By Fred Albers, PGATOUR.COM Correspondent
NORTON, Mass. -- Here’s the deal. Phil Mickelson shot 63 and he did not hit the ball all that well. When Mickelson shot 60 at the Waste Management Phoenix Open, it seemed every shot was centered on the clubface. In the opening round of the Deutsche Bank Championship, Lefty hit 14 greens but averaged 23 feet, 10 inches from the cup. Not all of his shots were hole-high but he did manage his misses on the correct side of the cup.
What Mickelson did well in the opening round was putt. He had just 10 putts in the first nine holes, shooting 28. Phil is third in strokes gained-putting, picking up more than four shots on the field.
Mickelson says he has found a little secret in his putting but is not revealing what key has helped his stroke.
Tennis: How did Steve Stricker prepare for the Deutsche Bank Championship? He watched tennis. Stricker took his family to New York City to watch the U.S. Open. He spent some of Monday and all of Tuesday watching tennis. That unique preparation resulted in an opening round 66. Sticker says he has struck a balance between work and family that is helping both at home and on the course. We should all be so lucky.
Back up: Tiger Woods showed no back problems in the opening round. In fact, any lingering affect from last week’s spasms may have actually helped his tempo. Sometimes, when a player is injured he unconsciously smooths his swing, resulting in better tempo. Woods said the Friday start allowed his back another day to heal and there were no lingering affects. Tiger seemed dissatisfied with his opening round 68, commenting conditions were prime for a very low score.
Dufnering: Jason Dufner had his best putting round of the season. He’s been successful with great ballstriking, winning a PGA Championship, but is a pedestrian 56th in strokes gained-putting. That changed in the opening round at TPC Boston, as he hit only 10 greens but took only 23 putts and was a solid 6 for 8 in scrambling.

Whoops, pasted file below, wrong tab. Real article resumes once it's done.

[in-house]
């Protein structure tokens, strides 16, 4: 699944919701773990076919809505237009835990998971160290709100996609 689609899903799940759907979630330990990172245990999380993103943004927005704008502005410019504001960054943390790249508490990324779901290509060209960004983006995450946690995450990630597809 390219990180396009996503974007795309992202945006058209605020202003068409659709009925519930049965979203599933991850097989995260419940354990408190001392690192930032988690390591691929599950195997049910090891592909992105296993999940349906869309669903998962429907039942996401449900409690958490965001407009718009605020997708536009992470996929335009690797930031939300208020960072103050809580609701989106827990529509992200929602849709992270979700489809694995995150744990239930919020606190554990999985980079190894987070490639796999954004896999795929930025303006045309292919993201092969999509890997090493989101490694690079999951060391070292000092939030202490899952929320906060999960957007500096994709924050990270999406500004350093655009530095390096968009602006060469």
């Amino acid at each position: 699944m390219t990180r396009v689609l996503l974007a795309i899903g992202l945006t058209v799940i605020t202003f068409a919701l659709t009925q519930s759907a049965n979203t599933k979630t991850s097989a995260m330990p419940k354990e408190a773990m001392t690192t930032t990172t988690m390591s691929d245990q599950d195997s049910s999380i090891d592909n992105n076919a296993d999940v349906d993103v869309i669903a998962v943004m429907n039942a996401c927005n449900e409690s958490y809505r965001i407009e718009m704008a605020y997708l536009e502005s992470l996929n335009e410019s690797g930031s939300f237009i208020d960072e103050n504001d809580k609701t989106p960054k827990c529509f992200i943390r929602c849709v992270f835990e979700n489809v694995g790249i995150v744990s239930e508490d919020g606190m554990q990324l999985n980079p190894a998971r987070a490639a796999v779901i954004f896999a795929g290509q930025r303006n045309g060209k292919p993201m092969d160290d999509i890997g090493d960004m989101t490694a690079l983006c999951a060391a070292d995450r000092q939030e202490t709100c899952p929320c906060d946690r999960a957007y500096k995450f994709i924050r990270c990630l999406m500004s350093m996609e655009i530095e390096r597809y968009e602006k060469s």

Maturation: When Roberto Castro shot 63 in the opening round of THE PLAYERS Championship he followed it with a 78 and eventual 19th-place finish. There was huge improvement at AT&T National, when Castro opened with a 66 and eventually finished second. You can see the growth in confidence. Castro was a very solid 15 of 18 in hitting greens and was surprisingly long at 295.5 yards per drive. He may not win the tournament but it won’t be because of nerves.
Caddies: It was an all-star pairing of Tiger Woods, Adam Scott and Phil Mickelson but equally impressive were the caddies. The lineup of Joe LaCava, Steve Williams and Jim Mackay are as good a group of bagmen as you will ever see. Some people like to pick horses by the jockey, reasoning the best riders receive the best horses. You can say the same for golf. Mackay, Williams and LaCava have a lot of horse to handle this week.
Close: Rory McIlroy is tantalizingly close to playing very good golf but just seems to misfire on some key opportunities. Every shot seems solid with plenty of power and Rory has the confidence to hit driver on tight holes. Golf has always been about turning 5 into 4 and McIlroy is missing that knack at times. It didn’t help that he was 2 of 5 in scrambling during his opening-round 70.
Conditions: The golf course could not be in better shape for scoring and the weather cooperated. With overcast skies for much of the day, the greens remained receptive and rolled beautifully. That’s why 56 of 100 players were able to break par. There was about a two-hour window when a slight breeze kicked up that made club selection difficult. Tiger Woods’ 7-iron into the eighth caught a gust that blew it to the back of the green, but for most of the day scoring was optimal. Those golfers with early tee times on Friday should have a great chance to separate themselves from the field.
Fred Albers is a course reporter for SiriusXM PGA TOUR Radio. For more information on SiriusXM PGA TOUR Radio, click here.